Academic journal article Applied Semiotics/Semiotique appliqué

Esthetics of the Extreme in Shock Websites

Academic journal article Applied Semiotics/Semiotique appliqué

Esthetics of the Extreme in Shock Websites

Article excerpt

The World Wide Web promises relatively unfettered access to information that was previously difficult, if not impossible, to obtain. The Web has been celebrated for its "democratization" of information as well as its ostensible capacity to give a "voice" and an implicit potential audience to anyone who wants to publicly express something. Perhaps unsurprisingly, the Web, very early in its existence, became a means for the distribution of mainstream pornographic material. Shocking and unpleasant material--grisly death scenes, cruel fetish porn--has also long been a (somewhat less publicly visible) staple of the Web.

As the content of the Web has expanded, people have found new ways to manipulate the manners in which websites are navigated and interacted with. Innovations of these kinds, it could be said, are like changes in the syntax, or the grammar, of the Web, in that they represent new forms of organization of the Web experience--organization that both structures Web-surfing on what is equivalent to a discursive level and, as a contextual framework, inflects users' experience of individual web pages. As with spoken language, the manner in which content is manifested and how its expression is structured can contribute significantly to its roles in a discourse, and thus its "meaning." An intuitively-accessible format for a shopping website, for example, can be like the Web equivalent of a good real-world salesperson, not only directing the shopper toward desirable items but also fostering a seamless and pleasant overall experience that, as in real-world shopping, may lead to more sales on the strength of its influence on the shopper's experience of the situation.

The syntax of Web navigation, of course, can also be manipulated in the opposite manner, so that attempts to find one's way toward desired information can be frustrating or, in some cases, alarming. These qualities are often simply the unintended results of bad design, though some websites intentionally evoke feelings of frustration and distress in ways that are parodic or expressive. It has been suggested that the reflection of paradigmatic themes and sentiments in the syntactic structuring of texts is an aspect of the poetics of any media form. Umberto Eco, for example, writes that Gertrude Stein's "A rose is a rose is a rose is a rose" exploits its form to go beyond its seeming semantic simplicity to something more "semantically rich"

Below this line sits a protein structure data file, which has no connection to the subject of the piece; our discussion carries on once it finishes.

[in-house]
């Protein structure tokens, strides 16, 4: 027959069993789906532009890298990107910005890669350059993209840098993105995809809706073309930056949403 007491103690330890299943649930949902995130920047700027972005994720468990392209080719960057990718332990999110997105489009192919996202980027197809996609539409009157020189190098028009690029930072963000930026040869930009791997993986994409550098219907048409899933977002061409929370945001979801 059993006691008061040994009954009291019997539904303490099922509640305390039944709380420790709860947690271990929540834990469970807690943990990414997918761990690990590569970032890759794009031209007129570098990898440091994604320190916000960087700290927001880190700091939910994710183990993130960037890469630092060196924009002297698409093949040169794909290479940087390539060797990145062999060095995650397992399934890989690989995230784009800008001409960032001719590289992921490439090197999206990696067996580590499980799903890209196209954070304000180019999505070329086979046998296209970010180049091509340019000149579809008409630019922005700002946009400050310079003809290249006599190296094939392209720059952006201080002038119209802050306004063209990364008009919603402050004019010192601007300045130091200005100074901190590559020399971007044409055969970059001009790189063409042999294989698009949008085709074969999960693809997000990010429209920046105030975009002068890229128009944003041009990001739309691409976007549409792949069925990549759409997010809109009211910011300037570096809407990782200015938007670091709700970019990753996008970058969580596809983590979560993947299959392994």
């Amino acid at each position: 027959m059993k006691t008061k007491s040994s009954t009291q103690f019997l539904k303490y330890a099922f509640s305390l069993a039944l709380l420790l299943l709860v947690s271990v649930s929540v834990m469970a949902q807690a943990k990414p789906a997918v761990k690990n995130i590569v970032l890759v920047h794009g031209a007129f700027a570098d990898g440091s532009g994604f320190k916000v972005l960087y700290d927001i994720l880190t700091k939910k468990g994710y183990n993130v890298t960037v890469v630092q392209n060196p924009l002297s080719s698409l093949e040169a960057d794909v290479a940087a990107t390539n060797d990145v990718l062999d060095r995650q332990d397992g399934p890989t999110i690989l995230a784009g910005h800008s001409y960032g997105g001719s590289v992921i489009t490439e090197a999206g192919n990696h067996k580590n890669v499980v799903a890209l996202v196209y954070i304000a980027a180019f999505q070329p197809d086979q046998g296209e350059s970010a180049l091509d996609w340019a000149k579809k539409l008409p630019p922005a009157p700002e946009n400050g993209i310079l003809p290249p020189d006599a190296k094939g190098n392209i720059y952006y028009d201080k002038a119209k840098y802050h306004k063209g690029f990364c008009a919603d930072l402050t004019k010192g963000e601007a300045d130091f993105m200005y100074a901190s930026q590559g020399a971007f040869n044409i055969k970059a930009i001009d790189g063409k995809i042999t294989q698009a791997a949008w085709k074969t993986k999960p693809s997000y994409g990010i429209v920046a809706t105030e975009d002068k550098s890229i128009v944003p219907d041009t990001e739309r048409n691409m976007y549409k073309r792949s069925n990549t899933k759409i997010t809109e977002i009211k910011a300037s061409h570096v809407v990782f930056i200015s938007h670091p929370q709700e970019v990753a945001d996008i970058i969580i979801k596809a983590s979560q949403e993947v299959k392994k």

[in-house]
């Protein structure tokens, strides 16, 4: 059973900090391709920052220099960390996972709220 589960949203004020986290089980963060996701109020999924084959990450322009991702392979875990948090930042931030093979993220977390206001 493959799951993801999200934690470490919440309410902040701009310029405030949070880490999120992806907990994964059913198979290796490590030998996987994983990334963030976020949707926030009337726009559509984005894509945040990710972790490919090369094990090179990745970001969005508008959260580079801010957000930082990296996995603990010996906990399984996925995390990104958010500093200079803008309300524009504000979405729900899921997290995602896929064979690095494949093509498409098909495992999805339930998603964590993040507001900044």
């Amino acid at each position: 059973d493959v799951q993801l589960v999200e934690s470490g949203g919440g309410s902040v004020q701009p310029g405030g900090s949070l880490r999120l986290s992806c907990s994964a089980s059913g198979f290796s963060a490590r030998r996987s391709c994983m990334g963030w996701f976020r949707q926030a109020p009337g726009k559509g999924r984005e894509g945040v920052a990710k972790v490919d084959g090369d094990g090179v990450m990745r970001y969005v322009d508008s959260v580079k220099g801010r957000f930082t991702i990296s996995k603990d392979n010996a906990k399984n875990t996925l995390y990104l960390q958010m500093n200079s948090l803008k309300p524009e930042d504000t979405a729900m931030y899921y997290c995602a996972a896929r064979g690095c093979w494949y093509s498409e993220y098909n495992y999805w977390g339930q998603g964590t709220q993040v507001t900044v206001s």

As for the content, it seems to offer the most elementary kind of information, the tautology for truism. In order to convey a tautological content the expression seems to rely upon an excess of redundancy...Nevertheless the message gives the impression of saying something that is semantically rich and therefore highly ambiguous. [This produces] an increase of informational possibilities. (Eco 1979, 270)

The syntactic forms taken by media--the ways in which they exploit the channels available to them and the ways in which they allow for determination of content or interpretation on the part of their users--thus influences and complicates reactions to and readings of their more paradigmatic content. Algirdas-Julien Greimas And Jacques Fontanille touch on this interaction in what are perhaps less-binary terms in their discussion of what they call the microsequence and the macrosequence. Greimas and Fontanille are discussing jealousy, but their observations are applicable to any situation in which general patterns and their more specific details work in concert with one another to contribute to an overall effect:

We can envisage the syntax...in two complementary ways: first, though a passional macrosequence characteristic of the whole configuration, which will encompass the presupposed...and the implied...and subsume transformations between arrangements; or second, through a passional microsequence that takes on just one of the arrangements. (Greimas and Fontanille 1993, 170)

Where Eco writes about organizing (syntactic) principles and their interactions with paradigmatic choices, Greimas and Fontanille's discussion focuses on relative scales within the structure of an expression. …

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